Written by Mission Talent Team

Behind the Brand: The story behind our new look

When we came back to our graphic designer with our head hanging after our website project had been delayed –  for the second time – she told us: No hay mal que por bien no venga — nothing that is good ever comes that easily.  

The images on our website were created by Marcela Bustamante, a freelance illustrator originally from Colombia currently based in Berlin. She designs for many causes, ranging from mental health to the environment and sexual reproductive rights. 

We came to her with a big ask: a brand that represents transformative change — and serves as an open-door to any global impact organisation. Our audiences could be sitting anywhere from London to rural Mexico. How could we convey an identity that is mutable and relatable yet still stands for something? 

“From the beginning, it was about being inclusive, prioritising the image of women and showing women leading the process,” said Marcela. “We wanted to offer a fresh tone that represents how dynamic the process can be to find the right candidate.”

Our previous Mission Talent website featured images of smiling children in India, a glistening water well, rural women harvesting wheat. They were beautiful– and they also perpetuated a singular idea about international development. We also did not want to use pictures of people who could be experiencing poverty for business purposes.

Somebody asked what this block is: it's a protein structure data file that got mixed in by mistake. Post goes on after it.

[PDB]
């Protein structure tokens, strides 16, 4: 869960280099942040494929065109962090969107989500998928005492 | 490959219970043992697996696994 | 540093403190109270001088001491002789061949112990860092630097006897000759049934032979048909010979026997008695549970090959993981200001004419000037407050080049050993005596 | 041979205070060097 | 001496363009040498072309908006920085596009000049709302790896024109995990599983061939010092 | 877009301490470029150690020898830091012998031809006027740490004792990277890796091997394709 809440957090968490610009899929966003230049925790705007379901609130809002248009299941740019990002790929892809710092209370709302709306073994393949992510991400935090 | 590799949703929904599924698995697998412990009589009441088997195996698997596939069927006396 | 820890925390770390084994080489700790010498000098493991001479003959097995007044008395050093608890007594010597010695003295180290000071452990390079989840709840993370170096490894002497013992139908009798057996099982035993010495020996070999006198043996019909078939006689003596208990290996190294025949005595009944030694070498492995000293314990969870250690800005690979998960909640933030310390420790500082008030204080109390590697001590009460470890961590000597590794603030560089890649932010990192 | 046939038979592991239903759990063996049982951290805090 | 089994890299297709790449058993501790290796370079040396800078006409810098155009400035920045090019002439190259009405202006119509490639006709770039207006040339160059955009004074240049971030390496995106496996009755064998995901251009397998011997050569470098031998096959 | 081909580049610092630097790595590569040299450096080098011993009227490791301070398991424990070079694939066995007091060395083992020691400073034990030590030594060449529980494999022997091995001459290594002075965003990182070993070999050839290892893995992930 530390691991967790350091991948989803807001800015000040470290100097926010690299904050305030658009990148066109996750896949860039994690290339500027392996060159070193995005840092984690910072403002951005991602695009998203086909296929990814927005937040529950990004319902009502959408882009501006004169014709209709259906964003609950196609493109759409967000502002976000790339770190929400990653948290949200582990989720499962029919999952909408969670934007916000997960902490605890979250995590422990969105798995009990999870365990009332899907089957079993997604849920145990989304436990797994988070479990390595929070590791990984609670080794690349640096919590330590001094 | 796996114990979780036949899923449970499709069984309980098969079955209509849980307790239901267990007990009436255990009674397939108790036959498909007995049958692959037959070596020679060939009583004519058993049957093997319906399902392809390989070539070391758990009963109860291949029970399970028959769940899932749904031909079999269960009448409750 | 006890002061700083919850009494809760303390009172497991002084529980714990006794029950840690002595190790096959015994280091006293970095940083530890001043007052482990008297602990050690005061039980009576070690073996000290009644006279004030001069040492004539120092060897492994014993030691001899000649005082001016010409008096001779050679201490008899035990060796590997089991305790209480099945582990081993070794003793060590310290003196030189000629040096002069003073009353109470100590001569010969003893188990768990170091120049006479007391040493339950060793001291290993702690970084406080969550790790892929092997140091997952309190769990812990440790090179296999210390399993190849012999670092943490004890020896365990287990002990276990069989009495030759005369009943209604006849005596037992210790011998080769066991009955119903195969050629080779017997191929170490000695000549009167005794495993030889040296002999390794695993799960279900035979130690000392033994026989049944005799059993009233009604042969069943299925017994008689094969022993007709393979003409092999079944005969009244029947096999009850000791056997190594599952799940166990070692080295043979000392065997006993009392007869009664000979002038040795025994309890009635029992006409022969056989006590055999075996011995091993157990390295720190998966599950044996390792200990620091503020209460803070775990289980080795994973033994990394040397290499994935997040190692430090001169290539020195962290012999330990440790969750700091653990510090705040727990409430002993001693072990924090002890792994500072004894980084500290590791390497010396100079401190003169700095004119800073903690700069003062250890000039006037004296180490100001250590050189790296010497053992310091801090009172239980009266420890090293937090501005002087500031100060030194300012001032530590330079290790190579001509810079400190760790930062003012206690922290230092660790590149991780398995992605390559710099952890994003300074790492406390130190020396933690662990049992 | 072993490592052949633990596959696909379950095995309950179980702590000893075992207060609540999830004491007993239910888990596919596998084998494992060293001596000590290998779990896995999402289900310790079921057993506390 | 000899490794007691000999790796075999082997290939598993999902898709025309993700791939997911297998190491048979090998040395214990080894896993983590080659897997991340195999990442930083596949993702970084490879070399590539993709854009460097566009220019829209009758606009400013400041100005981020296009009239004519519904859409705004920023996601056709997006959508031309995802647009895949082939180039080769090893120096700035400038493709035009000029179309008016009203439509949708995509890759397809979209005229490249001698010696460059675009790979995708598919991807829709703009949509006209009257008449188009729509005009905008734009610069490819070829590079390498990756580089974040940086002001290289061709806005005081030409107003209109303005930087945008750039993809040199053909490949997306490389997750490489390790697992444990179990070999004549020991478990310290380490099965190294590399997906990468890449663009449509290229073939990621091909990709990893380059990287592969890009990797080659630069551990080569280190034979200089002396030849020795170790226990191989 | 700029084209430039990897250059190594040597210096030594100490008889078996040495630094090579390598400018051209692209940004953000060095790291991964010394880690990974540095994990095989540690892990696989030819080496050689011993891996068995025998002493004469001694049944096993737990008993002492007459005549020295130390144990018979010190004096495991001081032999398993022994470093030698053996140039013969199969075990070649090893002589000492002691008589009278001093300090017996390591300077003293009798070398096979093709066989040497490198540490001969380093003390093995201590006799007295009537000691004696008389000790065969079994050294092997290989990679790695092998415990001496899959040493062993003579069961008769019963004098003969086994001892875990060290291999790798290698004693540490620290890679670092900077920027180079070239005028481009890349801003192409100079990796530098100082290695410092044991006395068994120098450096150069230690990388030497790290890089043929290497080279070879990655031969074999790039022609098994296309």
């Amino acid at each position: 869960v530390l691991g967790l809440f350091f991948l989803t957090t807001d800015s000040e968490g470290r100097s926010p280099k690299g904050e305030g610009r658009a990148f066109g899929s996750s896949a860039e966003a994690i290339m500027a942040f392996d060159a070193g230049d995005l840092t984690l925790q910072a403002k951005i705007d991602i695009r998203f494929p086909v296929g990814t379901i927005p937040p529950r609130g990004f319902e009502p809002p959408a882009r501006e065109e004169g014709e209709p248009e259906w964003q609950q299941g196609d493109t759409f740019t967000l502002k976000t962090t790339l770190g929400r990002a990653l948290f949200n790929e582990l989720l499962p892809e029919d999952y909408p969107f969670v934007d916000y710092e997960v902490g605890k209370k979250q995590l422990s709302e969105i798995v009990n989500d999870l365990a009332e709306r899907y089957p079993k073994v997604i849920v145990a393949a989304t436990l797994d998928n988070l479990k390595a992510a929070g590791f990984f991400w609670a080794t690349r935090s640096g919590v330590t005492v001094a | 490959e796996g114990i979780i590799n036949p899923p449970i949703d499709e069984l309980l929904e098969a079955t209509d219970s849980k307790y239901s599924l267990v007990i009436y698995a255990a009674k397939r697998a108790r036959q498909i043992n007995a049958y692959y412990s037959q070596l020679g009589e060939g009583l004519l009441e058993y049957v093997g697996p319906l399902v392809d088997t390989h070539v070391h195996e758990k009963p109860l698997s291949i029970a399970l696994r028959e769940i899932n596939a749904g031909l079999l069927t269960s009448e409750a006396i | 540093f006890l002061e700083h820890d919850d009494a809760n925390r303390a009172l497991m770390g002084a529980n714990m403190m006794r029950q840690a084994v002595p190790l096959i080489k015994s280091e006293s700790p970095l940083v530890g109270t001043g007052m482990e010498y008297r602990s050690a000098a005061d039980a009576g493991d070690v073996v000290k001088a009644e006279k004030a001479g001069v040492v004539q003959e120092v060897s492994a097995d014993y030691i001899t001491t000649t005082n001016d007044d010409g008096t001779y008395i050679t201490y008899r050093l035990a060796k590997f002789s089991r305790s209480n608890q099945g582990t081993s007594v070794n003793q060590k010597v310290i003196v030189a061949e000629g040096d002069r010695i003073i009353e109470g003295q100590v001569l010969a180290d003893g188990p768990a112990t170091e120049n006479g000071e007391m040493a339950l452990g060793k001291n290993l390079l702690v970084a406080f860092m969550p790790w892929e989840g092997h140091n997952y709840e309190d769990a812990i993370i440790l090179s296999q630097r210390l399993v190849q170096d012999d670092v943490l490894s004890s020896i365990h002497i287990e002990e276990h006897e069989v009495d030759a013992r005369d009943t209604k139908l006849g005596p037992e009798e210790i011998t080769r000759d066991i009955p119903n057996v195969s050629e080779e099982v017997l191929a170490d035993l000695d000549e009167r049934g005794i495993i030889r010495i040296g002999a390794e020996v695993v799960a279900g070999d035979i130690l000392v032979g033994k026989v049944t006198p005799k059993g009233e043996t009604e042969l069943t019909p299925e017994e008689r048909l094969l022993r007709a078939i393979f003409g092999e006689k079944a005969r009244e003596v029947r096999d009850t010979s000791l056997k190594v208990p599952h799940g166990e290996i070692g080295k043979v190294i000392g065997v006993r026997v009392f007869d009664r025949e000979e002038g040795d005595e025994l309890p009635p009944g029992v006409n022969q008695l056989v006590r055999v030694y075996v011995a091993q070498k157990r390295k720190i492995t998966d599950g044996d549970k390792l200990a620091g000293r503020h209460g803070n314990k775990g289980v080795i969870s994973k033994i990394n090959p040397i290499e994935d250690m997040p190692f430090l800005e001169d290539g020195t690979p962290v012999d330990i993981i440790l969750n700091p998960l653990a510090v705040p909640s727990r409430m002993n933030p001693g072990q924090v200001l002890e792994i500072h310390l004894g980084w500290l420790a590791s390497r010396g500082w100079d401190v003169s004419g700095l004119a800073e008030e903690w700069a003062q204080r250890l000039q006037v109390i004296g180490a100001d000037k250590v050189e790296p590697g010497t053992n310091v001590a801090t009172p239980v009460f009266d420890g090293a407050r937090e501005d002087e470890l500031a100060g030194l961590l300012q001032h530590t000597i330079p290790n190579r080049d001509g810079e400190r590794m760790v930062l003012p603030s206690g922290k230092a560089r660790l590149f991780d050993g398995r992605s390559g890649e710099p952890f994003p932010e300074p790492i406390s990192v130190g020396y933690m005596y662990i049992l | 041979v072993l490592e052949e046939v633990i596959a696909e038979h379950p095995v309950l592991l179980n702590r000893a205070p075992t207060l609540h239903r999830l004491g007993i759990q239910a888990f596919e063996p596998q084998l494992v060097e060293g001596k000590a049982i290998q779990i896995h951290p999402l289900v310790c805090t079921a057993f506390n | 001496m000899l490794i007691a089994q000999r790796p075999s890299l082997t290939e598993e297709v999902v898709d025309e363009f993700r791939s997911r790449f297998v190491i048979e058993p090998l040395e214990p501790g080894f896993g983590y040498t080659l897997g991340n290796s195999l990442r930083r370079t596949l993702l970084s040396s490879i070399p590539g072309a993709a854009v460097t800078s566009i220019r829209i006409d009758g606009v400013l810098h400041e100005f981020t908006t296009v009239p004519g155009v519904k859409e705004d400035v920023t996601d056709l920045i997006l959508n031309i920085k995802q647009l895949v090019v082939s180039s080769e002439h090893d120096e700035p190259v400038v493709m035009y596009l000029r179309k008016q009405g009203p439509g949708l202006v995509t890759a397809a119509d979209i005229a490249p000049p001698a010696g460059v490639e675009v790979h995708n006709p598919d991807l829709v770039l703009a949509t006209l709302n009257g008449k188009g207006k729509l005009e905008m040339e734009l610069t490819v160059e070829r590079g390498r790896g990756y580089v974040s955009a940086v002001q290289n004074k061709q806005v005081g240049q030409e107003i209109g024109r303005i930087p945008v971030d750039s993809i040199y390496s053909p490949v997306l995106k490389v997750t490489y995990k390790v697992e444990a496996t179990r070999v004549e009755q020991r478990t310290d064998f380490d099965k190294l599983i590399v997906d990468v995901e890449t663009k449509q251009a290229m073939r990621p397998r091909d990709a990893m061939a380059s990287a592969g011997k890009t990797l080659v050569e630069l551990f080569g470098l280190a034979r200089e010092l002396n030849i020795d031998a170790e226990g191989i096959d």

These days, global change is not just about poverty in a certain group of countries, but about behaviour change in the North and the South, responsibility, and global cooperation. We seek environmental protection of the earth and the empowerment of all people everywhere, including marginalised groups in more advanced economies.  

But in how we represent Mission Talent, we are not just trying to flip the script on development — we are also trying to show the recruitment process as less hierarchical. In the illustrations, “Both the candidate and the company are eye-to-eye. It was not this old-fashioned way of hiring, but more human,” said Marcela.   

To represent inclusion, Marcela played with the scale of body sizes and different colour tones. “When you have to think about inclusivity, you have to put everyone and every skin tone, and it becomes really messy conceptually.” In one of the images, you see a woman from India, in another a wheelchair, “you have to be inclusive in body shapes, which is especially important for women, to have different curves, hair, noses and proportions.”

She worked to strike a balance between using abstract images without them being cartoony. “These topics need to be taken seriously, so the images should not be so dynamic or out of proportion that it is not credible.”  

After more than twelve years as a company, it’s exciting to see our brand evolving along with our team. Lucky for us, these new images are worth at least a thousand words.